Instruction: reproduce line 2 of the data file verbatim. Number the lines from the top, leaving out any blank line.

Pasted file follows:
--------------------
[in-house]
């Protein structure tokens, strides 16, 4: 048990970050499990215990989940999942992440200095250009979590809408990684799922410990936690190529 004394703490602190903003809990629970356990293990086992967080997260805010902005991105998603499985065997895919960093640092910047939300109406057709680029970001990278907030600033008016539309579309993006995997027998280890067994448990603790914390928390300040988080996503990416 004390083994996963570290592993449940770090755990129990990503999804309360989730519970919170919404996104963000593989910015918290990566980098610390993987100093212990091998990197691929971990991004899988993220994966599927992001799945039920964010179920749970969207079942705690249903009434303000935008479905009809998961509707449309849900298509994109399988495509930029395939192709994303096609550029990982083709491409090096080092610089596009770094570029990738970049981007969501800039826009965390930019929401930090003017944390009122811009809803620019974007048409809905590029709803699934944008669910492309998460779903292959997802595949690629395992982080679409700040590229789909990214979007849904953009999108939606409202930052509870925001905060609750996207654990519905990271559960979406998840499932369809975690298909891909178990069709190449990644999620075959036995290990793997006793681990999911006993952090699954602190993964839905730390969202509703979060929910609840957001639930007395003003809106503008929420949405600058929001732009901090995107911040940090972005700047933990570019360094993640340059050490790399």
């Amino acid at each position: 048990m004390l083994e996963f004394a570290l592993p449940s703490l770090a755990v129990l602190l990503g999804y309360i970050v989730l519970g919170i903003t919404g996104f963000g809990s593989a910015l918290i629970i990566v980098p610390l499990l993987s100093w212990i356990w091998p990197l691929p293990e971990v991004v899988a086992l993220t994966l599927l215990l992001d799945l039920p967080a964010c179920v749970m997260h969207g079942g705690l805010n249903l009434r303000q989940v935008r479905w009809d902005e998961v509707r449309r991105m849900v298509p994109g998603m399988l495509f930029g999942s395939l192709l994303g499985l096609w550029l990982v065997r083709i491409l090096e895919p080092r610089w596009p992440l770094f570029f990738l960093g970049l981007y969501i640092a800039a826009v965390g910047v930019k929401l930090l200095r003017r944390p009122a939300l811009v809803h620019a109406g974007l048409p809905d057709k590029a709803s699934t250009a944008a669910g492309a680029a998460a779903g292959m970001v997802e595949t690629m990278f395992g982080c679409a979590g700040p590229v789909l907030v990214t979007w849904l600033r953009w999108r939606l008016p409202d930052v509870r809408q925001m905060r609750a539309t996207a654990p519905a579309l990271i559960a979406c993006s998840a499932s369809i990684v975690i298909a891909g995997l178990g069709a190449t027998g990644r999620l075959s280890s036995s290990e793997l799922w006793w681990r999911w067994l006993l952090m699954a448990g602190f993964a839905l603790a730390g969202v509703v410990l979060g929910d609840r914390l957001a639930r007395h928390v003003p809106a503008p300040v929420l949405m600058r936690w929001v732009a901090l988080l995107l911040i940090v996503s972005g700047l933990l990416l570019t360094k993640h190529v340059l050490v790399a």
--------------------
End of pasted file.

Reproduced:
């Protein structure tokens, strides 16, 4: 048990970050499990215990989940999942992440200095250009979590809408990684799922410990936690190529 004394703490602190903003809990629970356990293990086992967080997260805010902005991105998603499985065997895919960093640092910047939300109406057709680029970001990278907030600033008016539309579309993006995997027998280890067994448990603790914390928390300040988080996503990416 004390083994996963570290592993449940770090755990129990990503999804309360989730519970919170919404996104963000593989910015918290990566980098610390993987100093212990091998990197691929971990991004899988993220994966599927992001799945039920964010179920749970969207079942705690249903009434303000935008479905009809998961509707449309849900298509994109399988495509930029395939192709994303096609550029990982083709491409090096080092610089596009770094570029990738970049981007969501800039826009965390930019929401930090003017944390009122811009809803620019974007048409809905590029709803699934944008669910492309998460779903292959997802595949690629395992982080679409700040590229789909990214979007849904953009999108939606409202930052509870925001905060609750996207654990519905990271559960979406998840499932369809975690298909891909178990069709190449990644999620075959036995290990793997006793681990999911006993952090699954602190993964839905730390969202509703979060929910609840957001639930007395003003809106503008929420949405600058929001732009901090995107911040940090972005700047933990570019360094993640340059050490790399």